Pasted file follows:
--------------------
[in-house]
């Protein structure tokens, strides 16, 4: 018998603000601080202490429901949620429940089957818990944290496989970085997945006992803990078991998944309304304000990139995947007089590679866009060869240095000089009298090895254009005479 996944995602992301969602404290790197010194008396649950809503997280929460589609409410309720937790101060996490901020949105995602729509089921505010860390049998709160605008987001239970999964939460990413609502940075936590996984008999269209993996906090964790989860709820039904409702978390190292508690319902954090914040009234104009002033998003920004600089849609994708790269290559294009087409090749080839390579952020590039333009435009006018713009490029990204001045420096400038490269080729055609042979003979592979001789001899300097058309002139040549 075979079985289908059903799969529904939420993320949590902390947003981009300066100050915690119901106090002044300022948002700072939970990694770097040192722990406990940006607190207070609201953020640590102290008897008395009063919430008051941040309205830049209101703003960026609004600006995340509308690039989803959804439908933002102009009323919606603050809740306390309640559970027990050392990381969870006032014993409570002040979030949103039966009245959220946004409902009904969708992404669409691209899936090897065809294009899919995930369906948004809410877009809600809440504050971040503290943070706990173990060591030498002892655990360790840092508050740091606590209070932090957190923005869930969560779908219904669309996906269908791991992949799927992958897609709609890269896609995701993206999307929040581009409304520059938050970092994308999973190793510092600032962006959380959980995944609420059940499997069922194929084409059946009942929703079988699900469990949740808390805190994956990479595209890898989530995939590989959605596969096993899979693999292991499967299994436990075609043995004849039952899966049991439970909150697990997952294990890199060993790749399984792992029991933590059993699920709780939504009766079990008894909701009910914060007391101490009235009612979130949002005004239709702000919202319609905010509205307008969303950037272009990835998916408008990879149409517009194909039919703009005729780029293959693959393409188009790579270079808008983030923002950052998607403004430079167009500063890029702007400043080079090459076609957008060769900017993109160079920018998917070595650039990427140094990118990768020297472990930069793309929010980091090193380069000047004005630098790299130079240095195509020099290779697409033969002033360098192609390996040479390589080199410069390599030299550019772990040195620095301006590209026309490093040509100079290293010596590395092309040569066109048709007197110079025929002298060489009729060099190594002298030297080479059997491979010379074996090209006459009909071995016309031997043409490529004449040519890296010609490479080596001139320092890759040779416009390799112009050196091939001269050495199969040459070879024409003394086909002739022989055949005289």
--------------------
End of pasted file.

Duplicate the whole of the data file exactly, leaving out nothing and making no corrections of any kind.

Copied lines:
[in-house]
């Protein structure tokens, strides 16, 4: 018998603000601080202490429901949620429940089957818990944290496989970085997945006992803990078991998944309304304000990139995947007089590679866009060869240095000089009298090895254009005479 996944995602992301969602404290790197010194008396649950809503997280929460589609409410309720937790101060996490901020949105995602729509089921505010860390049998709160605008987001239970999964939460990413609502940075936590996984008999269209993996906090964790989860709820039904409702978390190292508690319902954090914040009234104009002033998003920004600089849609994708790269290559294009087409090749080839390579952020590039333009435009006018713009490029990204001045420096400038490269080729055609042979003979592979001789001899300097058309002139040549 075979079985289908059903799969529904939420993320949590902390947003981009300066100050915690119901106090002044300022948002700072939970990694770097040192722990406990940006607190207070609201953020640590102290008897008395009063919430008051941040309205830049209101703003960026609004600006995340509308690039989803959804439908933002102009009323919606603050809740306390309640559970027990050392990381969870006032014993409570002040979030949103039966009245959220946004409902009904969708992404669409691209899936090897065809294009899919995930369906948004809410877009809600809440504050971040503290943070706990173990060591030498002892655990360790840092508050740091606590209070932090957190923005869930969560779908219904669309996906269908791991992949799927992958897609709609890269896609995701993206999307929040581009409304520059938050970092994308999973190793510092600032962006959380959980995944609420059940499997069922194929084409059946009942929703079988699900469990949740808390805190994956990479595209890898989530995939590989959605596969096993899979693999292991499967299994436990075609043995004849039952899966049991439970909150697990997952294990890199060993790749399984792992029991933590059993699920709780939504009766079990008894909701009910914060007391101490009235009612979130949002005004239709702000919202319609905010509205307008969303950037272009990835998916408008990879149409517009194909039919703009005729780029293959693959393409188009790579270079808008983030923002950052998607403004430079167009500063890029702007400043080079090459076609957008060769900017993109160079920018998917070595650039990427140094990118990768020297472990930069793309929010980091090193380069000047004005630098790299130079240095195509020099290779697409033969002033360098192609390996040479390589080199410069390599030299550019772990040195620095301006590209026309490093040509100079290293010596590395092309040569066109048709007197110079025929002298060489009729060099190594002298030297080479059997491979010379074996090209006459009909071995016309031997043409490529004449040519890296010609490479080596001139320092890759040779416009390799112009050196091939001269050495199969040459070879024409003394086909002739022989055949005289």